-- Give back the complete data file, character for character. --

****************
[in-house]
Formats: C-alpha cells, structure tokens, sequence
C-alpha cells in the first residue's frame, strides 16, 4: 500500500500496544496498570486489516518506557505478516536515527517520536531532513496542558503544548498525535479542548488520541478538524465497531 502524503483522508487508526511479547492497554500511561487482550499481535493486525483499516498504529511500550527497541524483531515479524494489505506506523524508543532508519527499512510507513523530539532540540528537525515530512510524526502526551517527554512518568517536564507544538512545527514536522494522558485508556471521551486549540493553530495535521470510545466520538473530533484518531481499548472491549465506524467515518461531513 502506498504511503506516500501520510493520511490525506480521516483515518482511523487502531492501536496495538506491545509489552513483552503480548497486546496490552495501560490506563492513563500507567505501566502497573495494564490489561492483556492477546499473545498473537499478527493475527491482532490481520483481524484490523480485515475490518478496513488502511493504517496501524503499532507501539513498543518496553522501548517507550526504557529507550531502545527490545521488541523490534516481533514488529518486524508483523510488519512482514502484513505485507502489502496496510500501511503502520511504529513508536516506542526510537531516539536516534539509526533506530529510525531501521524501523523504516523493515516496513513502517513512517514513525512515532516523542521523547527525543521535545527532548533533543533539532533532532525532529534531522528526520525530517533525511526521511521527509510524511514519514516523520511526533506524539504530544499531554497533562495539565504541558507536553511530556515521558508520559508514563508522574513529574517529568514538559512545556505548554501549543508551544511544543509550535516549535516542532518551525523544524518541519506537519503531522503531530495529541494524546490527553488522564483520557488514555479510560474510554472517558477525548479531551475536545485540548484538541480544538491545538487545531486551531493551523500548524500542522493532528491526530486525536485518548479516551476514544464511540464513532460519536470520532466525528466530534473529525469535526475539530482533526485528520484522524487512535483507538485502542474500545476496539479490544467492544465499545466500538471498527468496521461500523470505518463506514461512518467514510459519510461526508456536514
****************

[in-house]
Formats: C-alpha cells, structure tokens, sequence
C-alpha cells in the first residue's frame, strides 16, 4: 500500500500496544496498570486489516518506557505478516536515527517520536531532513496542558503544548498525535479542548488520541478538524465497531 502524503483522508487508526511479547492497554500511561487482550499481535493486525483499516498504529511500550527497541524483531515479524494489505506506523524508543532508519527499512510507513523530539532540540528537525515530512510524526502526551517527554512518568517536564507544538512545527514536522494522558485508556471521551486549540493553530495535521470510545466520538473530533484518531481499548472491549465506524467515518461531513 502506498504511503506516500501520510493520511490525506480521516483515518482511523487502531492501536496495538506491545509489552513483552503480548497486546496490552495501560490506563492513563500507567505501566502497573495494564490489561492483556492477546499473545498473537499478527493475527491482532490481520483481524484490523480485515475490518478496513488502511493504517496501524503499532507501539513498543518496553522501548517507550526504557529507550531502545527490545521488541523490534516481533514488529518486524508483523510488519512482514502484513505485507502489502496496510500501511503502520511504529513508536516506542526510537531516539536516534539509526533506530529510525531501521524501523523504516523493515516496513513502517513512517514513525512515532516523542521523547527525543521535545527532548533533543533539532533532532525532529534531522528526520525530517533525511526521511521527509510524511514519514516523520511526533506524539504530544499531554497533562495539565504541558507536553511530556515521558508520559508514563508522574513529574517529568514538559512545556505548554501549543508551544511544543509550535516549535516542532518551525523544524518541519506537519503531522503531530495529541494524546490527553488522564483520557488514555479510560474510554472517558477525548479531551475536545485540548484538541480544538491545538487545531486551531493551523500548524500542522493532528491526530486525536485518548479516551476514544464511540464513532460519536470520532466525528466530534473529525469535526475539530482533526485528520484522524487512535483507538485502542474500545476496539479490544467492544465499545466500538471498527468496521461500523470505518463506514461512518467514510459519510461526508456536514